Of Cultural Competence and Gnocchi
Helen Rosner, enviable food writer for the New Yorker; James Beard award nominee for what is perhaps the best piece of food writing I read in 2017—Dear Olive Garden, Never Change; and subject of the absurd hairdryer-chicken-saga, tweeted sometime last year about her distaste for gnocchi in response to a similar confession made by fellow respected food writer Naomi Tomky. The thread refers to gnocchi as, “sad little potato poops” and suggests that, “if you think you love gnocchi maybe … you actually just love sauce.”
Before I began making gnocchi at home, I’d only eaten it a handful of times. Once, packaged gnocchi prepared for me by an Italian friend, served with a simple tomato sauce; on a few additional occasions, a gnocchi dish I ordered at a nearby gastropub, served with roasted vegetables and a rabbit ragù. I didn’t grow up watching an Italian grandmother use the palms of her hands to roll soft potato dough into long snakes, cut them into pieces – three quarters of an inch long - and drop each one into a well-salted pot of boiling water. I haven’t eaten gnocchi during hot summer months spent studying or vacationing in Italy. Nor have I ordered it regularly in fine dining restaurants where it was expertly prepared by classically-trained chefs. Outside of food-loving Italian families and relatively wealthy and culinarily adventurous households, gnocchi is an unfamiliar food.
Social theorist Pierre Bourdieu argued that the material conditions of socioeconomic class shape our relationship to culture, especially in its highbrow or “legitimate” forms. The wealthy acquire knowledge of such culture through immersion. They are, from the beginning, present in spaces where highbrow culture is being discussed and consumed - their parents formal gatherings, the golf course or country club, art galleries and theatres. They develop cultural competence, an ability to see and understand the elements of a cultural product that are relevant to its evaluation as art, through a socialization process that is like a form of osmosis so imperceptible that it is easily mistaken for an innate ability. These conditions often result in a sense of mastery over highbrow cultural forms that translates into an ease, a willingness to play, to take ownership, the freedom to bend and break cultural rules with impunity. The middle classes acquire knowledge of highbrow culture at more of an arms length. They learn its logic and rules deliberately and consciously, often within scholarly contexts normally encountered later in life. An art history elective taken in college, cookbooks purchased in an attempt to teach oneself to cook. These conditions often result in a rigid adherence to rules and an ever-present awareness or fear of the possibility of consuming culture wrong. The rules and principles of culture can be taught, the feeling that they are second-nature cannot. The working classes tend not to acquire much knowledge of highbrow culture at all, and often, perhaps as a result, approach it with indifference, disdain or outright rejection. They might, for instance, scoff at the market value of something like a Piet Mondrian painting, rejecting its artistic value by insisting that anyone could paint such a thing.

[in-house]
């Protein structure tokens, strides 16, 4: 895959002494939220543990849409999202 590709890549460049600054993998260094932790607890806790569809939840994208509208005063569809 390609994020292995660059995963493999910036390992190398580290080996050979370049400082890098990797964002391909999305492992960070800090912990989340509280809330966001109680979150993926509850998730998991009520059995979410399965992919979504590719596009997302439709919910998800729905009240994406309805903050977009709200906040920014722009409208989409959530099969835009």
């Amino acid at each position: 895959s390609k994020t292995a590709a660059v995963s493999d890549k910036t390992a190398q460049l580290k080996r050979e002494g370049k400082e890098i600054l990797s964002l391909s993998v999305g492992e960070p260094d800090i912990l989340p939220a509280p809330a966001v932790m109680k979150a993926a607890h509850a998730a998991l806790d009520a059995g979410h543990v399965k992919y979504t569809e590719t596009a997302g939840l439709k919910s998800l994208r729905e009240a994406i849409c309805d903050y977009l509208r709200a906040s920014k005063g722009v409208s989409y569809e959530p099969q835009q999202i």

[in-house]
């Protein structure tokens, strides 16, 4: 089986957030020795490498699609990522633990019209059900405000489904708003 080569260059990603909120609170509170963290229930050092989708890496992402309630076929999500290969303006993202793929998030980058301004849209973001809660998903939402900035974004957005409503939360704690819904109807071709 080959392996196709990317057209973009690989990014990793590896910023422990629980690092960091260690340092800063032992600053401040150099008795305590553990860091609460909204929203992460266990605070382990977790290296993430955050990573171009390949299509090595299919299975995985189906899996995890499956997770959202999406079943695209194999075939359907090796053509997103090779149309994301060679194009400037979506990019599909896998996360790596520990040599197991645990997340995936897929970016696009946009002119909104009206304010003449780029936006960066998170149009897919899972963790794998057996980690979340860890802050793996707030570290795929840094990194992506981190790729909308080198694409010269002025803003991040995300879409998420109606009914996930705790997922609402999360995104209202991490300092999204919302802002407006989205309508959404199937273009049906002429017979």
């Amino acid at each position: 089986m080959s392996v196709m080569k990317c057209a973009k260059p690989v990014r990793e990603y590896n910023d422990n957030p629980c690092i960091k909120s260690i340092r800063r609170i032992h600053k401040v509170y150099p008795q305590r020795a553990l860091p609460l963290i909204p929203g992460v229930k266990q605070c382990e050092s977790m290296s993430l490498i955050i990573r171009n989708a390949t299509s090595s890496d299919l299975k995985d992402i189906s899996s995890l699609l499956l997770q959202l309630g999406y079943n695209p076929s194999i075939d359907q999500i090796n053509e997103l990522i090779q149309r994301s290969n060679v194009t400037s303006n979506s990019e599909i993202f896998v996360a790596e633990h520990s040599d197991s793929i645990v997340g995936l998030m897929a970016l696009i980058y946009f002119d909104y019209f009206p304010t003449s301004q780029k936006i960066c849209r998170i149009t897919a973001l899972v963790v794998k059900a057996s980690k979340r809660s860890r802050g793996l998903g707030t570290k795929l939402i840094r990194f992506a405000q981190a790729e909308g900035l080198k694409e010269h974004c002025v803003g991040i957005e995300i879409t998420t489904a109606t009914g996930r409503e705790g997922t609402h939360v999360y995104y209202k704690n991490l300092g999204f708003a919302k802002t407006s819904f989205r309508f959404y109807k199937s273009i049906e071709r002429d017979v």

These relationships to culture are not merely different, they are treated as though they are ranked; structured hierarchically. Some cultural forms are seen as more legitimate than others: prestige drama is more legitimate than reality tv; wagyu beef and caviar are more legitimate than hot dogs with ketchup, mustard, relish and a 2 litre pop. And, familiarity with the rules of highbrow culture confers status, and thus advantages, in a way that familiarity with lowbrow culture does not. Detailed knowledge of fast food burgers won’t translate into economic advantages in the workplace, the same knowledge of scotch, however, might. As tempting as it is to dismiss as insignificant the cultural products we consume and the ways we consume them, they are part of the complex mechanisms by which inequality operates.
My early life experiences straddled the line between working and middle class. Before reading Rosner’s tweets I assumed that if I were eating gnocchi wrong, it would be because I was unfamiliar with the proper texture of authentically made gnocchi. I hadn’t considered the possibility that the telltale sign of my tenuous grip on the rules of eating might not be that I’m eating gnocchi wrong, but that I’m eating it at all.
Gnocchi are mini potato dumplings shaped like pillows that are usually imprinted with ridges, a technique that allows more sauce to adhere to their outsides. As a culinary form, gnocchi are essentially naked or unfilled dumplings; disembodied soft fillings unencumbered by pastry casings. Such unfilled dumplings are found in many of the world’s cuisines: African Fufu and kenkey are variations of large mounds of dough made from plantains, cassava or maize, meant to be eaten with your hands, and served with meat or fish stews and gravies. Potato and bread-based unfilled dumplings are common in European cuisines, particularly those of central and eastern Europe: Polish kopytka are potato dumplings very similar in composition to gnocchi, but shaped like “little hooves,” and served with buttered bread crumbs or gravy; German kartoffelkloesse or Kartoffelknoedel are potato dumplings served with roasted meats; Serviettenknödel are large dumplings shaped into a long roll and wrapped inside a napkin; Czech Knedlicki; Slovakian halušky. The list could go on.